The Indiana General Assembly updated several Indiana laws into the digital age during the 2016 legislative session. The legislature updated existing laws in the Indiana Probate Code, guardianship statutes, the Indiana Trust Code, and the Power of Attorney Act to allow trustees, decedent's personal representatives, incapacitated people's guardians, and attorneys in fact appointed under powers of attorney to access and manage digital assets for the people they serve. The legislature also added a chapter to the Indiana Code to adopt the Revised Uniform Fiduciary Access to Digital Assets Act. The whole piece of legislation becomes effective on July 1, 2016, and can be found online at: http://iga.in.gov/legislative/2016/bills/senate/253#document-07ac762f.
If you think that you have no valuable digital assets, take a moment to think about what happens when you lose your cell phone or you have to replace or clean a computer that has crashed or been hacked. We are all becoming more dependent upon web and mobile applications to order prescription medicines, shop for Christmas gifts, and communicate with family and friends around the world. That dependence will only grow more comprehensively as we become more comfortable and familiar with cloud storage and online communications.
The Revised Uniform Fiduciary Access to Digital Assets Act says, "'digital asset' means an electronic record in which an individual has a right or interest." The Act says, "'electronic' means relating to technology having electrical, digital, magnetic, wireless, optical, electromagnetic, or similar capabilities." Thinking broadly about such matters, and imaginative person can expect digital assets to include photos, videos, records, and information contained in desktop computers, mobile phones, computer tablets, cloud storage, and every kind of social media website or application. Digital assets can include whimsical things like Facebook posts and more serious matters like banking records and medical records.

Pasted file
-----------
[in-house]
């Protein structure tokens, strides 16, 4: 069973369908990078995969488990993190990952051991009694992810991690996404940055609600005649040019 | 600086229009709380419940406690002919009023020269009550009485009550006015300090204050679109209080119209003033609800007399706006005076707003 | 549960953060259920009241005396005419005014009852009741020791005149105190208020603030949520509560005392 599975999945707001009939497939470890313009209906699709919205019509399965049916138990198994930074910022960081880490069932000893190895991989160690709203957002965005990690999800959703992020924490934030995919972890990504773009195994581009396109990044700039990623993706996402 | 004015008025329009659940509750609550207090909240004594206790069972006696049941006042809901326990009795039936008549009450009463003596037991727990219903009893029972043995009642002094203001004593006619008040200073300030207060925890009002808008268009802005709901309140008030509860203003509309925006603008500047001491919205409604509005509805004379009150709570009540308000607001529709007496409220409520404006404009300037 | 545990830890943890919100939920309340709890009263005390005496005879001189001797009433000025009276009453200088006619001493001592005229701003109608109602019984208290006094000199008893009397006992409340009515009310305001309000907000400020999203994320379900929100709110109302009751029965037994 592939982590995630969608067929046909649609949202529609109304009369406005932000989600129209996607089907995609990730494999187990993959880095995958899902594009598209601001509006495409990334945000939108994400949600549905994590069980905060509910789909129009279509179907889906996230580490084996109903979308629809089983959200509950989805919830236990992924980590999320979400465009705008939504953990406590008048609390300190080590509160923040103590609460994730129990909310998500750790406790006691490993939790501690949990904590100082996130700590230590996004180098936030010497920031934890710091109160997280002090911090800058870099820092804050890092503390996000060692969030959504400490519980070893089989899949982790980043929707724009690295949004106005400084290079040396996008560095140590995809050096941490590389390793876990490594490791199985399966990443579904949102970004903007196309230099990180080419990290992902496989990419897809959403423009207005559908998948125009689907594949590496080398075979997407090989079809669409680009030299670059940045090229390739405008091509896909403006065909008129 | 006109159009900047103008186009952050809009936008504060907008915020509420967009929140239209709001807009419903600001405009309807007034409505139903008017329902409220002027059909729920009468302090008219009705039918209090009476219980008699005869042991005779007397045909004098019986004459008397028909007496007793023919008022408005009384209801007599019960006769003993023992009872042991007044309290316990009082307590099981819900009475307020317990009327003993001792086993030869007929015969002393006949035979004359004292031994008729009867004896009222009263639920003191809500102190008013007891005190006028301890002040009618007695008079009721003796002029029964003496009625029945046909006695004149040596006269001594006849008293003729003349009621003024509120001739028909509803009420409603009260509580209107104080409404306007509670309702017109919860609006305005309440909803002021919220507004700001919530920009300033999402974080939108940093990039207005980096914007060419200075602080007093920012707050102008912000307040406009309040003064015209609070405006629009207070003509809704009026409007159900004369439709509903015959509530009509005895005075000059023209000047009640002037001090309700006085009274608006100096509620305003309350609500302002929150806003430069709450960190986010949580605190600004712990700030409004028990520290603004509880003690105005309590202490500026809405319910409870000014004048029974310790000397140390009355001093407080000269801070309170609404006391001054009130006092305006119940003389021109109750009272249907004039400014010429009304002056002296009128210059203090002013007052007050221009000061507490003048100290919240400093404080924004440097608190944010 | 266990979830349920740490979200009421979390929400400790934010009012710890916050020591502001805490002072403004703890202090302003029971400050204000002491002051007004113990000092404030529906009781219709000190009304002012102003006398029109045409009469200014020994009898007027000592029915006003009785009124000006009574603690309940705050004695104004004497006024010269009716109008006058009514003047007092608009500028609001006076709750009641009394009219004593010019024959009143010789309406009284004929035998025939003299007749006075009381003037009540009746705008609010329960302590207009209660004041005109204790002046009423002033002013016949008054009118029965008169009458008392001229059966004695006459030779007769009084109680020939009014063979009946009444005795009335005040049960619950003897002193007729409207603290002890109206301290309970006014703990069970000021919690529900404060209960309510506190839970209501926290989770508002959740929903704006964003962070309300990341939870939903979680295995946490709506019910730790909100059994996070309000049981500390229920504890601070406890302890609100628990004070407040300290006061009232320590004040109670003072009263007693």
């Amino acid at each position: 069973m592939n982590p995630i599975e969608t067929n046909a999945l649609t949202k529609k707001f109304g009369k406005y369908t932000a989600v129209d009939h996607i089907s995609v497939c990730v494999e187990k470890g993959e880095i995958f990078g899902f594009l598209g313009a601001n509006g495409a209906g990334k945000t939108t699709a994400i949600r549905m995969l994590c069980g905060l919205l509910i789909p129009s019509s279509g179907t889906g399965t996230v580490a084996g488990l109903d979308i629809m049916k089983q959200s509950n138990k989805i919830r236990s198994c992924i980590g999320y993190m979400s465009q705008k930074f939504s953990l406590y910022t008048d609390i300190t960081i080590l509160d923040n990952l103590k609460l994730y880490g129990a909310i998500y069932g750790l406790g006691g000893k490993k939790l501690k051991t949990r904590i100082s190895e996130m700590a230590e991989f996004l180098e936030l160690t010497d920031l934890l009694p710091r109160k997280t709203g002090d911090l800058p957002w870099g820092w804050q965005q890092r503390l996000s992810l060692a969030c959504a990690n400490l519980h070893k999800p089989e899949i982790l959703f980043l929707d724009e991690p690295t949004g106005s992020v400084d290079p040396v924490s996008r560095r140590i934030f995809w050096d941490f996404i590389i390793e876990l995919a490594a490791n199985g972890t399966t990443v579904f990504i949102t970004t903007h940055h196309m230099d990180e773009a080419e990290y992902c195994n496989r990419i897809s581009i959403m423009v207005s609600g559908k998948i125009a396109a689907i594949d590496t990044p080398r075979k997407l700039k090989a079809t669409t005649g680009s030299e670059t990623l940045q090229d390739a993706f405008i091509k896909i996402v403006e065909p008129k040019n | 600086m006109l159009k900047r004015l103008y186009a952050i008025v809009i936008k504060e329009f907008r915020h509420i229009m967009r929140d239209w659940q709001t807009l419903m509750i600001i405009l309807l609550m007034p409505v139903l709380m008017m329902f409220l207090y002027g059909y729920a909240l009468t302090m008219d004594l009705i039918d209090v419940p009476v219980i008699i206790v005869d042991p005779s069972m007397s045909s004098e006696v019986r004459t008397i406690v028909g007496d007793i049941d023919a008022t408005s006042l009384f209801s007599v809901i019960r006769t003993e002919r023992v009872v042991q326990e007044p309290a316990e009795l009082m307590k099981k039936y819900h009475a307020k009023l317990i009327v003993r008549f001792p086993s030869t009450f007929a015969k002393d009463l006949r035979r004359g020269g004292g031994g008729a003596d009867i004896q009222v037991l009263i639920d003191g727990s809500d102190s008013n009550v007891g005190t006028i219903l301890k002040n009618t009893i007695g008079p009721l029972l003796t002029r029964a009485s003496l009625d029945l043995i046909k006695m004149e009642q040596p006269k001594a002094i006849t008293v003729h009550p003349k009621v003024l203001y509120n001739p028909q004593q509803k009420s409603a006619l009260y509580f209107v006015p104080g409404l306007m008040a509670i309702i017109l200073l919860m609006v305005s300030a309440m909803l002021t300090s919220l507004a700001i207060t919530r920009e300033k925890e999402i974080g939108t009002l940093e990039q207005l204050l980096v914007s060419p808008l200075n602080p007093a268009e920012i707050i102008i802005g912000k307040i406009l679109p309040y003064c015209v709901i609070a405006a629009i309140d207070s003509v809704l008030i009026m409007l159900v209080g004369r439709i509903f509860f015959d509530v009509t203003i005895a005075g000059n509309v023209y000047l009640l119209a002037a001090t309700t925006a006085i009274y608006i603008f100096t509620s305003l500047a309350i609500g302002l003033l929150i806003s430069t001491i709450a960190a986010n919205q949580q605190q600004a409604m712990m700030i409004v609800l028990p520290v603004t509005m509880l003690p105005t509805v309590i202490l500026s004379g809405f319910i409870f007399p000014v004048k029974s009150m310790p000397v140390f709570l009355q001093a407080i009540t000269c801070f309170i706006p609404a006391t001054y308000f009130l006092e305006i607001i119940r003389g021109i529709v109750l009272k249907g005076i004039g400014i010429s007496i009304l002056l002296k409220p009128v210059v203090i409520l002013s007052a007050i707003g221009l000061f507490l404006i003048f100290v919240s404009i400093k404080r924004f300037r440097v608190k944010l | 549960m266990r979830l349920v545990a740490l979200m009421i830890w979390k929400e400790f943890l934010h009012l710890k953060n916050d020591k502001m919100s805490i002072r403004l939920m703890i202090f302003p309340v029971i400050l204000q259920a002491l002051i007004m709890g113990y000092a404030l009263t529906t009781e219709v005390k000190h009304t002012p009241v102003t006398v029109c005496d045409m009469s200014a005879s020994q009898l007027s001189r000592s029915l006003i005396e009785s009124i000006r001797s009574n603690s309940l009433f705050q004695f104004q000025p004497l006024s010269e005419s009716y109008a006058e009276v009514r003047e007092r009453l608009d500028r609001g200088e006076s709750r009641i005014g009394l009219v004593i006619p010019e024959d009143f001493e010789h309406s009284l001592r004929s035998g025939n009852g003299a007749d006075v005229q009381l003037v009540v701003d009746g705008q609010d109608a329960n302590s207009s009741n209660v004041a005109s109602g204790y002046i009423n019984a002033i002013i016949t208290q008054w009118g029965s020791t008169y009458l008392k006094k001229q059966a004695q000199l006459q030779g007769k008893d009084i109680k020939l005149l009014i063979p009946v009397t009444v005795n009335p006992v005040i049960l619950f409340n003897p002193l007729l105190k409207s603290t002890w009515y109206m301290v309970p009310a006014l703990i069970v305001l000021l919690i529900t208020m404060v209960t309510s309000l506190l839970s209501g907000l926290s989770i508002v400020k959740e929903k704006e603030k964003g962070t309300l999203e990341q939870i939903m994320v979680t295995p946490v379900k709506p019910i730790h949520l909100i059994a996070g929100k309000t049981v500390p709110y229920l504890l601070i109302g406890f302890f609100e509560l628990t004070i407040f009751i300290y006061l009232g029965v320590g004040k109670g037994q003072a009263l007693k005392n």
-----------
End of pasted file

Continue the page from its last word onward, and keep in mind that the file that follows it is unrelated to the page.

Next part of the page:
It would be easy for someone to assume that an attorney-in-fact, a trustee, a court-appointed guardian of an incapacitated person or a court-appointed personal representative of a decedent's estate would be able to access digital assets of the incapacitated person or deceased person. However, the right to access someone else's digital information is such a sensitive topic, that representatives of many national and international digital media companies like Facebook, twitter, and Google negotiated with Indiana lawyers and legislators during the legislation drafting process. The legislation will undoubtedly require revision and updates as problems in application of the legislation arise, but it is an important step to make digital assets more manageable and useful for everyone.
The part of the new legislation relating to the Indiana Power of Attorney Act as a whole new set of powers with respect to digital assets that attorneys can include in Indiana powers of attorney. Is important to update existing powers of attorney to incorporate the new language because a power of attorney that does not include the new digital asset powers may not be sufficient to allow an attorney-in-fact to manage digital assets effectively.
The new legislative changes to the Indiana Probate Code and Trust Code extend power to personal Representatives and trustees to manage digital assets. Those changes make it important to update wills and trusts to include language about digital assets.
As we began updating our wills, trusts, and powers of attorney to include new about digital assets, we found opportunities to refine our documents and make them much clearer and effective this spring. We encourage everyone to review their estate plans with experienced estate planning lawyers to make sure that their plans include all the latest language. We specifically encourage people to make sure that their powers of attorney reflect current and emerging issues in their lives as we recommended in our recent blog article entitled "Puny Powers of Attorney." Sure, existing plans may be good enough to do many things, but when you say "good enough," are not you usually trying to convince yourself of something that really isn't true?
Jeff R. Hawkins and Jennifer J. Hawkins are Trust & Estate Specialty Board Certified Indiana Trust & Estate Lawyers and Jeff is a Fellow of the American College of Trust and Estate Counsel. Both lawyers are admitted to practice law in Indiana, and Jeff Hawkins is admitted to practice law in Illinois. Jeff is also a registered civil mediator and was the 2014-15 President of the Indiana State Bar Association.